A project administrator can attach a workflow to a project that regulates the transitions from one value to another for a custom field. These transitions are regulated by state-machine rules. State-machine rule can be applied to any custom field. However, the most common use case for a state-machine rule is to regulate transitions between values for the State field or another custom field that stores a
When a state-machine rule is applied to a project, the options that are shown in the drop-down list for the field are restricted to the transitions that are defined in the state-machine rule for the current state. Custom fields that are regulated by a state-machine rule are marked with a Workflow-driven field icon.
The action that is defined for each value in the state-machine rule is displayed in the drop-down list. The actual values are shown to the right.
For more information, see State-machine Rules.
When the Time Tracking feature is enabled in a project, the project administrator can choose which field stores the amount of cumulative spent time for an issue. This field records the total amount of time that is reported for all work items in the issue. You cannot update this value manually — only by adding or editing work items. If you attempt to update the value in this field manually, an error is shown.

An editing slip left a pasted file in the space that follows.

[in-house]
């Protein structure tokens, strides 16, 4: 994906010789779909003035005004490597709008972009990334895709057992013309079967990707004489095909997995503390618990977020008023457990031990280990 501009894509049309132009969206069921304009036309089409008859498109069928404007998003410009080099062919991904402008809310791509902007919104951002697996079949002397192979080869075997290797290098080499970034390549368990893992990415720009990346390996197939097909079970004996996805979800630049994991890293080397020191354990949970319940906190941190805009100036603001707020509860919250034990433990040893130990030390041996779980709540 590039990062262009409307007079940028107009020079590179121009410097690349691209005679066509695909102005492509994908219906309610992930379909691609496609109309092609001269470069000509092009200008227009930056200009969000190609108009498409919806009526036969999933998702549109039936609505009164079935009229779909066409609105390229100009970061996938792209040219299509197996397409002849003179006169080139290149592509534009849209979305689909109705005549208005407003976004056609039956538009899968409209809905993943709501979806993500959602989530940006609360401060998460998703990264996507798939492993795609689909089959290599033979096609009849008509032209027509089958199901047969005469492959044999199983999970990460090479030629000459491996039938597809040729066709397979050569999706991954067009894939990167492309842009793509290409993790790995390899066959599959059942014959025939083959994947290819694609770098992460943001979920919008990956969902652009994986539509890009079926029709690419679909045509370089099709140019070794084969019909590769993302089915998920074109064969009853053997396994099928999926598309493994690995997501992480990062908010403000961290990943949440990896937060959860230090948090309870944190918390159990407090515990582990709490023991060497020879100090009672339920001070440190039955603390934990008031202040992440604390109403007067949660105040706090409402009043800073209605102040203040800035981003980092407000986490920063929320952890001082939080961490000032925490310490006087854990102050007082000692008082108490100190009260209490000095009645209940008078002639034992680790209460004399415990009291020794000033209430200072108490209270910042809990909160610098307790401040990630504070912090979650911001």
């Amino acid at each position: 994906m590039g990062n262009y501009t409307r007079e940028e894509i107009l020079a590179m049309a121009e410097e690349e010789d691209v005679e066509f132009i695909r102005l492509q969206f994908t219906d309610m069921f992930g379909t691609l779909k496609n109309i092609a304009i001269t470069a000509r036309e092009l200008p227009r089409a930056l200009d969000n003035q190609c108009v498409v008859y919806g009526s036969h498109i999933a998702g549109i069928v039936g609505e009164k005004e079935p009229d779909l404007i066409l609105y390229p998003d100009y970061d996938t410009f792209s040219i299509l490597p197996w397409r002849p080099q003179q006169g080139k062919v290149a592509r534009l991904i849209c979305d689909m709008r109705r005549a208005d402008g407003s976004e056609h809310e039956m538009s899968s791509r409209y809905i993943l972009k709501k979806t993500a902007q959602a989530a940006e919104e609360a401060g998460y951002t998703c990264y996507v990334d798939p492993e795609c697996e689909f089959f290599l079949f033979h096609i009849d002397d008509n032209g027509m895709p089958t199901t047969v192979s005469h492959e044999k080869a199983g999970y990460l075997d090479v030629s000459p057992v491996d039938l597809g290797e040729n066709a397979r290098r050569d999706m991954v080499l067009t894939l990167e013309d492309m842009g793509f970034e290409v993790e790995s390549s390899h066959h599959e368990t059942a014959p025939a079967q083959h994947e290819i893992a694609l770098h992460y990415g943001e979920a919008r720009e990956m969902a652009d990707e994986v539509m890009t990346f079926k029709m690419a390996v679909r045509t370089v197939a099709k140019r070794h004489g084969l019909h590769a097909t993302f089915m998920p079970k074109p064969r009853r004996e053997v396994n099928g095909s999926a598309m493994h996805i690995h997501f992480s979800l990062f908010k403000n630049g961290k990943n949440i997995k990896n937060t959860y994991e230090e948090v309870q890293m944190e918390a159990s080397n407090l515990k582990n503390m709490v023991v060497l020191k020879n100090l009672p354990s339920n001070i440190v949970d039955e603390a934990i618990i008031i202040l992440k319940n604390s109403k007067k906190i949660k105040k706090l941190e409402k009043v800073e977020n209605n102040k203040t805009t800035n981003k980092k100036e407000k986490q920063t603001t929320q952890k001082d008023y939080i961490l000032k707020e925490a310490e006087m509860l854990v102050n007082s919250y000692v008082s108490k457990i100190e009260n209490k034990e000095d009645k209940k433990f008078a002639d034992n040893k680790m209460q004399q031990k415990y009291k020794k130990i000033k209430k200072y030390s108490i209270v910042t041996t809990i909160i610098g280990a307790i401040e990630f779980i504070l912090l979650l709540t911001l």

For issues that are linked as the parent for other issues, YouTrack automatically calculates the estimation and spent time as the sum of values that are added to each subtask.
If you add work items to a parent task, the spent time in the parent task includes spent time from work items that are added to the parent task plus the total spent time for each of its subtasks. For this reason, we generally recommend that you avoid adding work items to parent tasks.
If you change the estimation for a parent task, the synchronization between the parent task and its subtasks is broken. To restore the synchronization and calculate the estimation for the parent task automatically, set the estimation value in the parent task to the total estimation for each of of its subtasks.